It was on this day in tennis history, June 11, 1991 when Mark Keil, ranked No. 224 playing in only his second career ATP tour event, staged a staggering upset of future seven-times Wimbledon champion Pete Sampras 6-2, 7-6 in the first round of the Stella Artois Championships at Queen’s Club in London. Following the win over the No. 8 ranked player in the world, Keil entered the post-match press conference and asked reporters, “Is this where I am supposed to sit. I have never done this before.” Asked what his previous claim to fame had been prior to beating Sampras, Keil responded, “Nothing.” Keil, the producer and star of the tennis documentary “The Journeymen” (click here to order), takes readers back to that occasion in this week’s blog.
After losing early in the French Open, I headed to play a Challenger in Surbiton, England the second week of the French. I partnered with Doug Flach, the former All American out of the University of Tennesse, and brother of former U.S. Davis Cup doubles standout Ken Flach. We lost first round to James Blake’s nutritionist Mark Merklein and the soft spoken Michael Sell, 6-2 in the third.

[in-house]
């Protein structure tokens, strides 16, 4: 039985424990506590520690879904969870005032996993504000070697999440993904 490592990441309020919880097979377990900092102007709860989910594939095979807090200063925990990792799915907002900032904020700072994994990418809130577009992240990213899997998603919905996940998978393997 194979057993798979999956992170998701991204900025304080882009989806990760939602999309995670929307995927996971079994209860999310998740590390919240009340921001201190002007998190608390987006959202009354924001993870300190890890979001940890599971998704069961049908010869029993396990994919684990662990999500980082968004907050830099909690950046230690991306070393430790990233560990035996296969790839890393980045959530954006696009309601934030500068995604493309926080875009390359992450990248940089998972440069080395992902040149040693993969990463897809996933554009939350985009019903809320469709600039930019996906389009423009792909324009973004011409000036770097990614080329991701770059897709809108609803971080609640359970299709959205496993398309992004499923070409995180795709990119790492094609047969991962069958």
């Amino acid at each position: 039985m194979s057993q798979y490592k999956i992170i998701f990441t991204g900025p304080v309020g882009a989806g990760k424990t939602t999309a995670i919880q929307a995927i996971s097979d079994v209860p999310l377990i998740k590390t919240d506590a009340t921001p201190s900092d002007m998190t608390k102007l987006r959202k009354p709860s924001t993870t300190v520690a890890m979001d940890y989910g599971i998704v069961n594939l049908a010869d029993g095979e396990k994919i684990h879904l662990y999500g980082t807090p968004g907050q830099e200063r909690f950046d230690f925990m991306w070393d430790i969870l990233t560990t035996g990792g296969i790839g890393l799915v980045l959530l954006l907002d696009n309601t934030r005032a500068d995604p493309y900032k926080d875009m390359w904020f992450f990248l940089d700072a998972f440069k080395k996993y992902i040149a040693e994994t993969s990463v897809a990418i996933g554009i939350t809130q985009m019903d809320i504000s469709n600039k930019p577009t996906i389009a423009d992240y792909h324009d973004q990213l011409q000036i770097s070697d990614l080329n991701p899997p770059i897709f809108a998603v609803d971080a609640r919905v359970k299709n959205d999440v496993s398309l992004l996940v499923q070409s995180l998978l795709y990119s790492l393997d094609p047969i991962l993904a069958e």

The next week – who would have thunk it – but I beat the greatest player ever to play the game, Pete Sampras. Yes, I am still milking this occasion, and until a better moment in my life shows up, it has to be done. When I arrived that day in June in 1991, I stayed at a bed and breakfast in Wimbledon village. I was travelling with Craig Boynton, an American who now coach’s Mardy Fish. He got sick that week, and was watching movies from dusk till dawn. The day before I played Pete, I hung out with a friend Allysa Rappaport. She was backpacking around Europe. She was a nice girl. Her dad started the Outback chain of restaurants. What a great flavor of the week. I tried to resume a relationship with her when I got back to my homebase of Tampa, but to no avail. The morning of my match was a glorious one, and I warmed up with Brad Pearce, a Mormon from Utah who was a quarterfinalist at Wimbledon once. He told me I had a chance. That was all I needed. I proceeded to play lights out on the best grass court in the world still to this day. The only moment of the match I regret was not looking him in the eyes when I shoke his hand. I must admit the match changed my life, some for the good, some for the bad. I let my ego get in the way of my career, and subsequently did not break into the top 100 in singles. The next few months I felt like since I had beaten the No. 8 player in the world, I didn’t need any help. I was main draw of ten challengers in singles after that. I should have had my coach at the time Allen Webb come with me, to get past that last hurdle. When you break into the top 100 in singles, it’s like getting invited to the best dance. After a celebratory dinner with my pal and fellow player T.J. Middleton and Allysa and her friend Marybeth, I had the huge challenge of playing Malivai Washington the next day. The former star from the University of Michigan couldn’t handle my aggressive play in the first set. I won 7-6. “I’m going to win the tournament now” That’s what I thought and I’m sure everyone in the crowd read my mind. He then beat me 6-3, 6-2. It’s a week I won’t forget.